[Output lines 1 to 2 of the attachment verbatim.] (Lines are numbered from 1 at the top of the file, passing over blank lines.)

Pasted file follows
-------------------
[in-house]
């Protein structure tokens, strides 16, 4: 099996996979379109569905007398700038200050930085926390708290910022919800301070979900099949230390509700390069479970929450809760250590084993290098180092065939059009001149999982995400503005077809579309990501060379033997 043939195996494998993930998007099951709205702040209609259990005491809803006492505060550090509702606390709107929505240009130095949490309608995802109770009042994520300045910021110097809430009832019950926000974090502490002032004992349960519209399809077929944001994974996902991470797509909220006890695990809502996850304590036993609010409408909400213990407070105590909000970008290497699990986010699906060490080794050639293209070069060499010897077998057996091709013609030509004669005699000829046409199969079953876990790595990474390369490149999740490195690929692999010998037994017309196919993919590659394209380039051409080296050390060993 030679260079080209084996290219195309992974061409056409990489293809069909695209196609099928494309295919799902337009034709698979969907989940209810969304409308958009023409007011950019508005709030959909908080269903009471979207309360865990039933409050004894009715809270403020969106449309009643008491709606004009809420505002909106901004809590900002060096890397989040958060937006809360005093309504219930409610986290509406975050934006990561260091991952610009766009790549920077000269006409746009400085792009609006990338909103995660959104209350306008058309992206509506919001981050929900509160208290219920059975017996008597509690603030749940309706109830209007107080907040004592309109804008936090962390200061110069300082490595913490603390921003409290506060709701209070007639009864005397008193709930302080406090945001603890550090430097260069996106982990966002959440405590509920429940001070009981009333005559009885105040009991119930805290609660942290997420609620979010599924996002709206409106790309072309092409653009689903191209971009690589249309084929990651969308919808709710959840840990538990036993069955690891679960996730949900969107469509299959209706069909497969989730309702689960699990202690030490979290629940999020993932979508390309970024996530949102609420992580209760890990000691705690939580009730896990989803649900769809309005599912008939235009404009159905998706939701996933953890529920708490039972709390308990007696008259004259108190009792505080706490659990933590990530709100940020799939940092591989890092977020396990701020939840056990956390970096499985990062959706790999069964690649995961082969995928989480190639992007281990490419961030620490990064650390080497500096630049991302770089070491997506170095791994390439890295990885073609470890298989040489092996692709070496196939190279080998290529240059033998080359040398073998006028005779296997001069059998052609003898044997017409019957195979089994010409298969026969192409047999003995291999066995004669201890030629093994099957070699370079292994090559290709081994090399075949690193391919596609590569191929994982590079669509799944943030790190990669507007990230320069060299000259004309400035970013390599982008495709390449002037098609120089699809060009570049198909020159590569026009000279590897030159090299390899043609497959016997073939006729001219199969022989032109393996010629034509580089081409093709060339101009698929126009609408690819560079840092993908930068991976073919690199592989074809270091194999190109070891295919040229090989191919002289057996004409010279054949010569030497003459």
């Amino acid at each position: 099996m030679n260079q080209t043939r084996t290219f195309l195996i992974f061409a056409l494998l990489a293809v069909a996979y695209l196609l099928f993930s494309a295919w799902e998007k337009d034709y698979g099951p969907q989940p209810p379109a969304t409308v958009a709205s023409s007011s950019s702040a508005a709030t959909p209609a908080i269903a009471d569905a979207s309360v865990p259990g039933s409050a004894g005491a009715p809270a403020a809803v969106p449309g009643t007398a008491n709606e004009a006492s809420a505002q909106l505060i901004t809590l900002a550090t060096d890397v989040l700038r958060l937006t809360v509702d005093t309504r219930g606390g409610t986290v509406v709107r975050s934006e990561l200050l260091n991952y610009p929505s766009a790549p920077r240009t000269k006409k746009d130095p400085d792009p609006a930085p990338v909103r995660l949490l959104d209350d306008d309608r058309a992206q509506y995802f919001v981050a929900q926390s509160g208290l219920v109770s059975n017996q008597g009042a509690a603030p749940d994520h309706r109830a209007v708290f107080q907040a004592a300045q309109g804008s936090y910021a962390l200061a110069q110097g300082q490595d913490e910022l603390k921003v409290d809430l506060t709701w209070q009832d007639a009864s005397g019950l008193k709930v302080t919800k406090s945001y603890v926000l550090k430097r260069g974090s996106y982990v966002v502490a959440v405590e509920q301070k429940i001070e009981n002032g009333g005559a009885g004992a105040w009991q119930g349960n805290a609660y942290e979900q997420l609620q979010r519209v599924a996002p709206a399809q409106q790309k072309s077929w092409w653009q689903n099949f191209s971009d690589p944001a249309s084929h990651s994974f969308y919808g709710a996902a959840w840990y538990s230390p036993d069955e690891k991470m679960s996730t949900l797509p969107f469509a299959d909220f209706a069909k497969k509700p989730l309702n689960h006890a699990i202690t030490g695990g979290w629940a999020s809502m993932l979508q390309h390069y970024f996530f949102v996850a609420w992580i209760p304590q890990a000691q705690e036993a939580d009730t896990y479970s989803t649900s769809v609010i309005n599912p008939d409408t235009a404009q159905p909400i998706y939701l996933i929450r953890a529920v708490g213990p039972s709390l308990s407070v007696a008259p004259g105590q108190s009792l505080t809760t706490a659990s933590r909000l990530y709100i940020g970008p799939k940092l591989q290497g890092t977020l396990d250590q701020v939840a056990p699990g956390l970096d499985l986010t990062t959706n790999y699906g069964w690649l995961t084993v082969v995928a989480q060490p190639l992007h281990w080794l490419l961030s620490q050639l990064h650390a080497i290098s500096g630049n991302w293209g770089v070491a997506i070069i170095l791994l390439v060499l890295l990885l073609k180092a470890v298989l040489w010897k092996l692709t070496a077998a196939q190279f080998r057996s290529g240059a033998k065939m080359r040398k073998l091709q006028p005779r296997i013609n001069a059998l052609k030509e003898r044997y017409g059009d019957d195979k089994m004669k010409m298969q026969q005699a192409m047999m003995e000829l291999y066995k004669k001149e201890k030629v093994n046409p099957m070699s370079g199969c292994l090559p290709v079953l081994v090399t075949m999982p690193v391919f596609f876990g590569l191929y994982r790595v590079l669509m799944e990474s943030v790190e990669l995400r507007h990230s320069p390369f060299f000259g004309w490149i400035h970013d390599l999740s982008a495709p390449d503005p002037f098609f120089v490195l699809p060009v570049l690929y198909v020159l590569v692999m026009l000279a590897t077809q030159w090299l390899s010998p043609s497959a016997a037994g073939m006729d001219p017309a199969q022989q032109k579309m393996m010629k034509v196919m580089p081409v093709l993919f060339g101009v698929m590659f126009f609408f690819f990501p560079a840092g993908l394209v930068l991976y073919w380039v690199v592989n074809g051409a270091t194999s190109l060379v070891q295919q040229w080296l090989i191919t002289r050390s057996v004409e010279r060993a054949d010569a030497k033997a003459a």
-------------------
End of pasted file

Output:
[in-house]
């Protein structure tokens, strides 16, 4: 099996996979379109569905007398700038200050930085926390708290910022919800301070979900099949230390509700390069479970929450809760250590084993290098180092065939059009001149999982995400503005077809579309990501060379033997 043939195996494998993930998007099951709205702040209609259990005491809803006492505060550090509702606390709107929505240009130095949490309608995802109770009042994520300045910021110097809430009832019950926000974090502490002032004992349960519209399809077929944001994974996902991470797509909220006890695990809502996850304590036993609010409408909400213990407070105590909000970008290497699990986010699906060490080794050639293209070069060499010897077998057996091709013609030509004669005699000829046409199969079953876990790595990474390369490149999740490195690929692999010998037994017309196919993919590659394209380039051409080296050390060993 030679260079080209084996290219195309992974061409056409990489293809069909695209196609099928494309295919799902337009034709698979969907989940209810969304409308958009023409007011950019508005709030959909908080269903009471979207309360865990039933409050004894009715809270403020969106449309009643008491709606004009809420505002909106901004809590900002060096890397989040958060937006809360005093309504219930409610986290509406975050934006990561260091991952610009766009790549920077000269006409746009400085792009609006990338909103995660959104209350306008058309992206509506919001981050929900509160208290219920059975017996008597509690603030749940309706109830209007107080907040004592309109804008936090962390200061110069300082490595913490603390921003409290506060709701209070007639009864005397008193709930302080406090945001603890550090430097260069996106982990966002959440405590509920429940001070009981009333005559009885105040009991119930805290609660942290997420609620979010599924996002709206409106790309072309092409653009689903191209971009690589249309084929990651969308919808709710959840840990538990036993069955690891679960996730949900969107469509299959209706069909497969989730309702689960699990202690030490979290629940999020993932979508390309970024996530949102609420992580209760890990000691705690939580009730896990989803649900769809309005599912008939235009404009159905998706939701996933953890529920708490039972709390308990007696008259004259108190009792505080706490659990933590990530709100940020799939940092591989890092977020396990701020939840056990956390970096499985990062959706790999069964690649995961082969995928989480190639992007281990490419961030620490990064650390080497500096630049991302770089070491997506170095791994390439890295990885073609470890298989040489092996692709070496196939190279080998290529240059033998080359040398073998006028005779296997001069059998052609003898044997017409019957195979089994010409298969026969192409047999003995291999066995004669201890030629093994099957070699370079292994090559290709081994090399075949690193391919596609590569191929994982590079669509799944943030790190990669507007990230320069060299000259004309400035970013390599982008495709390449002037098609120089699809060009570049198909020159590569026009000279590897030159090299390899043609497959016997073939006729001219199969022989032109393996010629034509580089081409093709060339101009698929126009609408690819560079840092993908930068991976073919690199592989074809270091194999190109070891295919040229090989191919002289057996004409010279054949010569030497003459």